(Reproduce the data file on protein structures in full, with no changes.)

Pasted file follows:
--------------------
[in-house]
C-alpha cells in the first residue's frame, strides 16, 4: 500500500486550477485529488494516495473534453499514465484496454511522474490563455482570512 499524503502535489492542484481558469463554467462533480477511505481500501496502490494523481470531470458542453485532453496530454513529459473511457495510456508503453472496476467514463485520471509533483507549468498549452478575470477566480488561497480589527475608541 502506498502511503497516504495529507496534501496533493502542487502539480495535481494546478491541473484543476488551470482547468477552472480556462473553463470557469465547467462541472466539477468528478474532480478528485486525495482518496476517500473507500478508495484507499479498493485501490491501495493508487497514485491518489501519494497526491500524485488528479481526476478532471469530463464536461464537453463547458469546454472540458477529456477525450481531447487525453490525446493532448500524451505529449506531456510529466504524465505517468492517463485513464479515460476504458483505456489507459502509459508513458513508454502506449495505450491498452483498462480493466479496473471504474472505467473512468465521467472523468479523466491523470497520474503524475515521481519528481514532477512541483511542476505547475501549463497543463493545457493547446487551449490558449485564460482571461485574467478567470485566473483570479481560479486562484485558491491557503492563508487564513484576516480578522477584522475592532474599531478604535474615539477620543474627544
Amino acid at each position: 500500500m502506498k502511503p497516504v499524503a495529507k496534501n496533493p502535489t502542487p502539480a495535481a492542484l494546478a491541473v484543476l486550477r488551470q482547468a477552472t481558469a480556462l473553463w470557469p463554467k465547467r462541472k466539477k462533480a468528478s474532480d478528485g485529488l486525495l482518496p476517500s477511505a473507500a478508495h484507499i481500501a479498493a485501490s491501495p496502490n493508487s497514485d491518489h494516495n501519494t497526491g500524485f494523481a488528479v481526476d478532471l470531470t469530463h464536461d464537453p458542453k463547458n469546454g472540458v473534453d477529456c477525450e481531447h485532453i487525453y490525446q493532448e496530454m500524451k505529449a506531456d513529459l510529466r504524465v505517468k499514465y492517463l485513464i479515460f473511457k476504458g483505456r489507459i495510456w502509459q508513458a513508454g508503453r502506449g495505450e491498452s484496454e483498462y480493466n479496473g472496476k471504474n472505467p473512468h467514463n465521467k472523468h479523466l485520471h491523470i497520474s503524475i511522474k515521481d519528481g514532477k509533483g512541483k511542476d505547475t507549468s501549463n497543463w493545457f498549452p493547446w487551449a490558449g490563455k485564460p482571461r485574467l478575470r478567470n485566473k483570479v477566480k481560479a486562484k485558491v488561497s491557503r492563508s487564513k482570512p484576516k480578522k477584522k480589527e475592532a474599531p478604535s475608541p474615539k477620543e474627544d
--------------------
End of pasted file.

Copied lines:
[in-house]
C-alpha cells in the first residue's frame, strides 16, 4: 500500500486550477485529488494516495473534453499514465484496454511522474490563455482570512 499524503502535489492542484481558469463554467462533480477511505481500501496502490494523481470531470458542453485532453496530454513529459473511457495510456508503453472496476467514463485520471509533483507549468498549452478575470477566480488561497480589527475608541 502506498502511503497516504495529507496534501496533493502542487502539480495535481494546478491541473484543476488551470482547468477552472480556462473553463470557469465547467462541472466539477468528478474532480478528485486525495482518496476517500473507500478508495484507499479498493485501490491501495493508487497514485491518489501519494497526491500524485488528479481526476478532471469530463464536461464537453463547458469546454472540458477529456477525450481531447487525453490525446493532448500524451505529449506531456510529466504524465505517468492517463485513464479515460476504458483505456489507459502509459508513458513508454502506449495505450491498452483498462480493466479496473471504474472505467473512468465521467472523468479523466491523470497520474503524475515521481519528481514532477512541483511542476505547475501549463497543463493545457493547446487551449490558449485564460482571461485574467478567470485566473483570479481560479486562484485558491491557503492563508487564513484576516480578522477584522475592532474599531478604535474615539477620543474627544
Amino acid at each position: 500500500m502506498k502511503p497516504v499524503a495529507k496534501n496533493p502535489t502542487p502539480a495535481a492542484l494546478a491541473v484543476l486550477r488551470q482547468a477552472t481558469a480556462l473553463w470557469p463554467k465547467r462541472k466539477k462533480a468528478s474532480d478528485g485529488l486525495l482518496p476517500s477511505a473507500a478508495h484507499i481500501a479498493a485501490s491501495p496502490n493508487s497514485d491518489h494516495n501519494t497526491g500524485f494523481a488528479v481526476d478532471l470531470t469530463h464536461d464537453p458542453k463547458n469546454g472540458v473534453d477529456c477525450e481531447h485532453i487525453y490525446q493532448e496530454m500524451k505529449a506531456d513529459l510529466r504524465v505517468k499514465y492517463l485513464i479515460f473511457k476504458g483505456r489507459i495510456w502509459q508513458a513508454g508503453r502506449g495505450e491498452s484496454e483498462y480493466n479496473g472496476k471504474n472505467p473512468h467514463n465521467k472523468h479523466l485520471h491523470i497520474s503524475i511522474k515521481d519528481g514532477k509533483g512541483k511542476d505547475t507549468s501549463n497543463w493545457f498549452p493547446w487551449a490558449g490563455k485564460p482571461r485574467l478575470r478567470n485566473k483570479v477566480k481560479a486562484k485558491v488561497s491557503r492563508s487564513k482570512p484576516k480578522k477584522k480589527e475592532a474599531p478604535s475608541p474615539k477620543e474627544d